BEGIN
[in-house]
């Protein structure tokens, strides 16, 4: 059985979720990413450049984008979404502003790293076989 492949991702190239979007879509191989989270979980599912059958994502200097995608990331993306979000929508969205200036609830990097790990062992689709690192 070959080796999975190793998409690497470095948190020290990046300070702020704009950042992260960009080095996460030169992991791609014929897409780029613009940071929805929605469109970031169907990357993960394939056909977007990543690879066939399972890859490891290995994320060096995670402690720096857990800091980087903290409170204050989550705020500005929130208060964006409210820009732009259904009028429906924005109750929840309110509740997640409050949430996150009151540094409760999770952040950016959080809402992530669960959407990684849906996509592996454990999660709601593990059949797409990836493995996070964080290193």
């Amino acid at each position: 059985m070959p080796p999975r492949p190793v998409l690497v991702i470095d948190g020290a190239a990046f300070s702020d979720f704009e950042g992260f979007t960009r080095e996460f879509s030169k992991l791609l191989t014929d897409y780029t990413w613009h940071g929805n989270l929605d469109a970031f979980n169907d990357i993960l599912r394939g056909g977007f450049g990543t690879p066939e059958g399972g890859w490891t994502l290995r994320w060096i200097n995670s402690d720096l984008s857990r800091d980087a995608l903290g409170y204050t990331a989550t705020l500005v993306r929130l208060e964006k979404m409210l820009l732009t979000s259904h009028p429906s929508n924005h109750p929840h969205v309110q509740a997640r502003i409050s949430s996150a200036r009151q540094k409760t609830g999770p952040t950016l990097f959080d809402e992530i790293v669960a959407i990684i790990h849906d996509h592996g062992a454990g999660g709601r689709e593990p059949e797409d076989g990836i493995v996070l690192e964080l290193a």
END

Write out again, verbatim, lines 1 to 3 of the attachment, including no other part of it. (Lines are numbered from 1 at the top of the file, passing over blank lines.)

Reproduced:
[in-house]
């Protein structure tokens, strides 16, 4: 059985979720990413450049984008979404502003790293076989 492949991702190239979007879509191989989270979980599912059958994502200097995608990331993306979000929508969205200036609830990097790990062992689709690192 070959080796999975190793998409690497470095948190020290990046300070702020704009950042992260960009080095996460030169992991791609014929897409780029613009940071929805929605469109970031169907990357993960394939056909977007990543690879066939399972890859490891290995994320060096995670402690720096857990800091980087903290409170204050989550705020500005929130208060964006409210820009732009259904009028429906924005109750929840309110509740997640409050949430996150009151540094409760999770952040950016959080809402992530669960959407990684849906996509592996454990999660709601593990059949797409990836493995996070964080290193």
């Amino acid at each position: 059985m070959p080796p999975r492949p190793v998409l690497v991702i470095d948190g020290a190239a990046f300070s702020d979720f704009e950042g992260f979007t960009r080095e996460f879509s030169k992991l791609l191989t014929d897409y780029t990413w613009h940071g929805n989270l929605d469109a970031f979980n169907d990357i993960l599912r394939g056909g977007f450049g990543t690879p066939e059958g399972g890859w490891t994502l290995r994320w060096i200097n995670s402690d720096l984008s857990r800091d980087a995608l903290g409170y204050t990331a989550t705020l500005v993306r929130l208060e964006k979404m409210l820009l732009t979000s259904h009028p429906s929508n924005h109750p929840h969205v309110q509740a997640r502003i409050s949430s996150a200036r009151q540094k409760t609830g999770p952040t950016l990097f959080d809402e992530i790293v669960a959407i990684i790990h849906d996509h592996g062992a454990g999660g709601r689709e593990p059949e797409d076989g990836i493995v996070l690192e964080l290193a």